Parallel Universes Edition: What if the creature had gotten to Walton first?
To: Mrs. Seville, England.
You may be delighted to hear the news that today, I rescued a man who was wandering among these frigid wastes. Unfortunately, you would be wrong on two accounts: in your delight, and in that he was a man. The creature I rescued was no man born of woman, if I am to believe his fantastic story. But before I spin you his horrible tale, I must describe to you his singular person.
This being, who has no name, towers over mortal men by a yard’s length. Wreathed in dreads of oily, black hair, his head sheaths two sickly yellow eyes. A gaping mouth of piercing white teeth, framed by inhuman black lips, cleaves his face. His off-white skin is pale, translucent even, to expose his veins in uncanny detail. His frame is gargantuan to behold, yet his mental stature is nothing if not even more considerable. He is an expert in the art of rhetoric, and can frame thoughts with the hand of a masterful craftsman. I digress: the story of his origin is more captivating even than his alien countenance.
He tells me, dear wife, of a man so bent to his art that he neglected his health, his friends and even his family for the sake of his studies. He was obsessed with life – not just the behavior of living things, but the creation of life itself. This scientist, mad with passion, assembled the poor creature from the bodies of the deceased, and gave life to it, but, coward that he was, he fled at the sight of the terrifying being he had created. Oh, injustice! That he had only stayed to nurture his newborn child! You will soon see, dear wife, the wickedness of the scientist’s way!
The wretched creature ran into a forest and learned the ways and language of man, and with no small difficulty: all that saw him drove him out as an abomination. One day, he learned of his maker’s name – Frankenstein – through a journal, and the creature began to scour the countryside for his master and creator. Finding him, the poor soul demanded that its existence be validated with a female companion, and Frankenstein agreed; but the fickle man destroyed the second creation at the monster’s visitation. Hateful man! The monster was now left without a companion in all the world, but for the impulse of a vain fool. Frankenstein, now bloodthirsty, lunged at the monster, and chased him across continents to the present location. How cruel the evil father is to his child!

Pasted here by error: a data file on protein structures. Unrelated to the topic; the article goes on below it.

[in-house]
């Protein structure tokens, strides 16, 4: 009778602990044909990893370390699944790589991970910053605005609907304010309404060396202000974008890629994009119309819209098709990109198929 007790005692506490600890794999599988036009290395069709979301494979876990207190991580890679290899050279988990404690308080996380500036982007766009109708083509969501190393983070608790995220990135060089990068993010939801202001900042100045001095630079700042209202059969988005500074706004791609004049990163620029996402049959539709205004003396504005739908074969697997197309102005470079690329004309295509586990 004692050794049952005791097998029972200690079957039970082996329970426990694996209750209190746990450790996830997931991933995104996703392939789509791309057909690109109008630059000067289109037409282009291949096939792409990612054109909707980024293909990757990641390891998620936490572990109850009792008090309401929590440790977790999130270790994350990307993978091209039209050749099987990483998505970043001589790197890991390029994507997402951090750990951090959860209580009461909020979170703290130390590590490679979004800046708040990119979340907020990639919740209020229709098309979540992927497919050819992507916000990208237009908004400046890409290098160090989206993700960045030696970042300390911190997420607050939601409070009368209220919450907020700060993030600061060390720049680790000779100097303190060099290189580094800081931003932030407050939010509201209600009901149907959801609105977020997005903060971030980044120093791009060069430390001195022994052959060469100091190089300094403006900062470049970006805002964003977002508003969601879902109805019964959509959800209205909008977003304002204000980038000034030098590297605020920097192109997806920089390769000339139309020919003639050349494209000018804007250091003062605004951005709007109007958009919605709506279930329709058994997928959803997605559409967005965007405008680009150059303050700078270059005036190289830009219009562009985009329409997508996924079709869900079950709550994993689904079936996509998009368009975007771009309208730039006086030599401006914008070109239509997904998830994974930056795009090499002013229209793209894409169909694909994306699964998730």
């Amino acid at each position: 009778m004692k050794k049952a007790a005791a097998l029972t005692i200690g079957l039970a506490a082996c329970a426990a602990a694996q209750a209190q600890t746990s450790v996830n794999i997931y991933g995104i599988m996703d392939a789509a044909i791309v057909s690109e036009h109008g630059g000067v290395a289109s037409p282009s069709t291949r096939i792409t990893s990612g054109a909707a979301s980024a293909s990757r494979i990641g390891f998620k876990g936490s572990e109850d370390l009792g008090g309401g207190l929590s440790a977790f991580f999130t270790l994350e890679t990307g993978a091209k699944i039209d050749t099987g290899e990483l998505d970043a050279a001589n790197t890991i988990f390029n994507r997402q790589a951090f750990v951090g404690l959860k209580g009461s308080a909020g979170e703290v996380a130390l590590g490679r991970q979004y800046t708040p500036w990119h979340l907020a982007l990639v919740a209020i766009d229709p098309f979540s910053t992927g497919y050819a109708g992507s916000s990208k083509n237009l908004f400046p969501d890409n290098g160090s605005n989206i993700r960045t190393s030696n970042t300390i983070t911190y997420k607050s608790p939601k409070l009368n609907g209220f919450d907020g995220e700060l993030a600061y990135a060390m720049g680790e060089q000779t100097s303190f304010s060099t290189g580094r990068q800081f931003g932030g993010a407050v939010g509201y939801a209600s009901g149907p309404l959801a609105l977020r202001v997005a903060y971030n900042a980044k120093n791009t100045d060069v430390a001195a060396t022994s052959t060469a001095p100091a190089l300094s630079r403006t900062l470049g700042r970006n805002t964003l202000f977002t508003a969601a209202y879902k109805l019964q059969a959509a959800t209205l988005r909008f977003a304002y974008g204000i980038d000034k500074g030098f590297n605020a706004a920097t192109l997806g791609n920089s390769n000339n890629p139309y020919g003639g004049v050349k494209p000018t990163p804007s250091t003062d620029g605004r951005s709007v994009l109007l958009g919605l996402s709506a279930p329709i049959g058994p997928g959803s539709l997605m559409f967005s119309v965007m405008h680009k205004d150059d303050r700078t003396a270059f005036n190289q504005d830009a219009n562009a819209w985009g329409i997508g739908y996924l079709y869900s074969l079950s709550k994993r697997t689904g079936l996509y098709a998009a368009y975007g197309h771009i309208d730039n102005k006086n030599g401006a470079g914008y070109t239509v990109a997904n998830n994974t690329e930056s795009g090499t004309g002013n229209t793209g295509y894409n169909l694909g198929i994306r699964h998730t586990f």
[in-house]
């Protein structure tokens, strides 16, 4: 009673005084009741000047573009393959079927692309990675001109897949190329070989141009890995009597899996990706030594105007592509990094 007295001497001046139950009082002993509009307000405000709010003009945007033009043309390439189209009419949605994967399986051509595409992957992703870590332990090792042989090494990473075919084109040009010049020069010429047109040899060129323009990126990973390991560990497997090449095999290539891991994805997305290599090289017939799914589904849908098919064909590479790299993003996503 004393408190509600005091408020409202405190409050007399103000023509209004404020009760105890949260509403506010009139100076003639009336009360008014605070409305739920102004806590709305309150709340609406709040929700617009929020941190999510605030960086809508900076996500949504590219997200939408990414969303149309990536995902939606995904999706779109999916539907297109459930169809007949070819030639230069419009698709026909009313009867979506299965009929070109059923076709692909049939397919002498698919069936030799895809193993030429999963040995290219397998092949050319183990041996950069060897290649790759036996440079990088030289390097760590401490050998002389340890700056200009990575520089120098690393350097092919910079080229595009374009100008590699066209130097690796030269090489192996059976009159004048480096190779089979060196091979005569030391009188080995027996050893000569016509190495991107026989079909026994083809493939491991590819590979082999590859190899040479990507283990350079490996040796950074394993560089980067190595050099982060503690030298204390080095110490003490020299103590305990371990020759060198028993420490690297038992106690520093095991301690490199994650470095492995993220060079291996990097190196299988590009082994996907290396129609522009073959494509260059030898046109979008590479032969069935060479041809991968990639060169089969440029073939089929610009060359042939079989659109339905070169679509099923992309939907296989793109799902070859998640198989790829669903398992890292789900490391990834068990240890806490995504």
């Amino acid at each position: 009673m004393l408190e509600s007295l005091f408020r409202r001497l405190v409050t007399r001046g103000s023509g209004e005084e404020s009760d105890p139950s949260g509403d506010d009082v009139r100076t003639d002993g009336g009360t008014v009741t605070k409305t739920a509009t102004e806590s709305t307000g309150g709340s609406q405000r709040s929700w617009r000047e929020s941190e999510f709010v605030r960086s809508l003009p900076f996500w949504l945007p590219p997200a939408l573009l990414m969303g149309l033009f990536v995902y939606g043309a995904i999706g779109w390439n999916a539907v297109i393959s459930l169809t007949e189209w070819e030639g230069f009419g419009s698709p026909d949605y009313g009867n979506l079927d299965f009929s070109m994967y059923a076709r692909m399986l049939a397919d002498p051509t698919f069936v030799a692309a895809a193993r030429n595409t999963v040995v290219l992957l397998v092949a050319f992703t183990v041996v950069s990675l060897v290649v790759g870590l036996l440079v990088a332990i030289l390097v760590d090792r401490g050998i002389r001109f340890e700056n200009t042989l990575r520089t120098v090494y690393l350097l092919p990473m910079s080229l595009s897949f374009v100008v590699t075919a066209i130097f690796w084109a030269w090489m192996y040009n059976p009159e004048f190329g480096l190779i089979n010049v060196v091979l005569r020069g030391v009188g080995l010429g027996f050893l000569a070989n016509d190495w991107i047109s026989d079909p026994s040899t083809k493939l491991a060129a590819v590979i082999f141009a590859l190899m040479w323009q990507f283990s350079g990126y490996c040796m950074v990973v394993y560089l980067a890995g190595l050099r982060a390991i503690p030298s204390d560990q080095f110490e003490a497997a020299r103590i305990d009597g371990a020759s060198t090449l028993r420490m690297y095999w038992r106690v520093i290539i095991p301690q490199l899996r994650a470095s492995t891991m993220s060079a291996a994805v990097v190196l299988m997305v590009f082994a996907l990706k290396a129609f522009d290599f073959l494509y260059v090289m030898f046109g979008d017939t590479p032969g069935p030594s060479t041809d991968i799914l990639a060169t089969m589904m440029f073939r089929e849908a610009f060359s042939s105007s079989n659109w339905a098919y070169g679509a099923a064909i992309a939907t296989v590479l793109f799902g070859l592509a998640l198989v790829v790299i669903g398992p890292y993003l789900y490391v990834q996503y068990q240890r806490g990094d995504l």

Dearest wife, I fear I must go; for the day grows long, and there is much to do. The creature promises to elucidate the rest of his riveting story to me on the morrow. ‘Til then, I bid thee sleep easier than I this night!
To: Mrs. Seville, England.
My lovely wife, this day has justice been made known. The foul man Frankenstein was giving chase to his creature in this climate, and was taken aboard our vessel in the sorriest of conditions – we, of course, unknowing it was he. The creature, however, recognizing his master instantly, flew into a fit of laughter at the sight of him, and at Frankenstein’s awakening, enclosed himself in a room with his master for “a small talk”. Soon later, the creature emerged bearing tragic news – before he could ask his master for an explanation of his rash actions, Frankenstein leaped out the window and drowned rather than face the consequence of his wanton meddling with life. Despondent after bearing this news to us, the creature asked to be alone, and retired to his temporary room. Had I not known better, I would say his sobs of grief and defeat had been stifled laughter, but I know this creature’s heart to be pure.
We will return the creature to land once our trek is complete; God willing, with us as a mediator, society will accept him as one of their own. Perhaps you can even meet him upon our return!